[CentOS] settings up cheap a NAS / SAN server, is it possible?

David Mackintosh David.Mackintosh at xdroop.com
Mon Jun 30 17:06:06 UTC 2008


On Sun, Jun 29, 2008 at 09:08:15AM +0200, Rudi Ahlers wrote:
> Hi all
> 
> I want to look at setting up a simple / cheap SAN / NAS server using 
> normal PIV motherboard, 2GB (or even more) RAM, Core 2 Duo CPU (probably 
> a Intel 6700 / 6750 / 6800) & some SATA HDD's (4 or 6x 320GB - 750GB). 
> My budget is limited, so I can't afford a pre-built NAS device.
 
My own experience: I have done two NAS systems using CentOS.  One is
a HP DL585G1 with four 300GB drives using a hardware RAID-5.  The
second is a Dell PowerEdge 2600 with four 300GB drives (software
raid-10) and two 32GB drives (software raid-1).  

One has a multi-core Opteron processor, the other has a high-end
Xeon processor with HT disabled.  Both have 2GB of RAM.

Both are used by high-demand compute processes as NFS servers.

Despite a lot of fidding, configuring, testing and tuning, neither
result is very good when it comes to NFS performance.  We've gone
so far as to run everything as noatime (ie local mount, nfs export,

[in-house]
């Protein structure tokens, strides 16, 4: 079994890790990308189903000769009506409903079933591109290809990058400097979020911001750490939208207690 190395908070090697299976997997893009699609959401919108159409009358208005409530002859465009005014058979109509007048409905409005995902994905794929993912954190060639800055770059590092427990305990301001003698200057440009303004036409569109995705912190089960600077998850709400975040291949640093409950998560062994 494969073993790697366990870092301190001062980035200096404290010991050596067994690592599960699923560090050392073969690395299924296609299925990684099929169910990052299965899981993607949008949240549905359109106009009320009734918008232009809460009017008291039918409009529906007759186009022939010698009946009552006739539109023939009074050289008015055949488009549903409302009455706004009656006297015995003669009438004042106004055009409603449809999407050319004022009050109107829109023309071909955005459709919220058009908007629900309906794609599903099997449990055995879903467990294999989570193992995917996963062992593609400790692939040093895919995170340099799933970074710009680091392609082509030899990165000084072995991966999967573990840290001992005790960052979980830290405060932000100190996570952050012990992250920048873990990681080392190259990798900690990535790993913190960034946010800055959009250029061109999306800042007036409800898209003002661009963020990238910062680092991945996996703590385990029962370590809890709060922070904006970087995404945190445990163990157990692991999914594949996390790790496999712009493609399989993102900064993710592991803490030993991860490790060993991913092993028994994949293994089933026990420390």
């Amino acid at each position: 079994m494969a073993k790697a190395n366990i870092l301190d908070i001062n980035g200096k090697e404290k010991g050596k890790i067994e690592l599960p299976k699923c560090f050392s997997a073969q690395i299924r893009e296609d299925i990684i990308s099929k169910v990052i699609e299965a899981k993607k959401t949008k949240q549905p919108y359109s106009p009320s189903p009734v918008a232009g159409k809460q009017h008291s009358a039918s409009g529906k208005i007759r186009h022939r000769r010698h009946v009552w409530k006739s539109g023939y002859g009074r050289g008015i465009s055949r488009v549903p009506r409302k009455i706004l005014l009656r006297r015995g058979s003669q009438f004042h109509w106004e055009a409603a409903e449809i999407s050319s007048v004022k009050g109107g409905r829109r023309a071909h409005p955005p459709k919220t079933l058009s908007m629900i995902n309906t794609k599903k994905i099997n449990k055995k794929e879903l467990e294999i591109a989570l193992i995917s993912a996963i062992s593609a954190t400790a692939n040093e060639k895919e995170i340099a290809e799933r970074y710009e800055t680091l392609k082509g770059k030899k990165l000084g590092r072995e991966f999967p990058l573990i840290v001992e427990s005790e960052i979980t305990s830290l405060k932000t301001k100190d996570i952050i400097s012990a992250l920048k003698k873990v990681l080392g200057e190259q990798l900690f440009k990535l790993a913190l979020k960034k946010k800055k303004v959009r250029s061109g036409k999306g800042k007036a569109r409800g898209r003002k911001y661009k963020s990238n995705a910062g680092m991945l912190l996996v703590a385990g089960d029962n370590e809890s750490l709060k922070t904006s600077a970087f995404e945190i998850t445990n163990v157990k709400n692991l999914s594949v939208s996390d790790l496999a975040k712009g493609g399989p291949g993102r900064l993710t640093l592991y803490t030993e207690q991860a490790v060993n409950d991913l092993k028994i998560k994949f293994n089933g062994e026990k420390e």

and nfs client mount) hoping for better performance.

In comparing the systems we tried the hardware-RAID5 first on the 
assumption that HW-Raid5 is faster than SW-Raid, for a higher yield
than Raid-10.  However we don't think that the elevator used in the
kernel makes intelligent stepping decisions on the HW-Raid5 because
it doesn't see the "real" geometry of the disks involved, only the
aparrent geometry of the RAID5 disk.

The Software-Raid10 is better in some ways because the kernel sees
the real disk geometries.  Performance is about on par with the 
other computer, even though the other computer has the better CPU.

Due to the hardware involved I couldn't try Solaris 10, but we have
had experiences in the past where the NFS server on Solaris was
significantly better than the NFS server in CentOS/RedHat, both in
terms of throughput and perceved latency under load.

If I was doing it again, I'd push harder for a budget for a NetApp
filer.  For what we are attempting to do, you get what you pay for.

If I was doing it again with the budget restrictions, I'd probably 
try Solaris with software raid.  I would then try the *BSD family,
but only after Solaris because I have extensive Solaris experience.

-- 
 /\oo/\
/ /()\ \ David Mackintosh | 
         dave at xdroop.com  | http://www.xdroop.com
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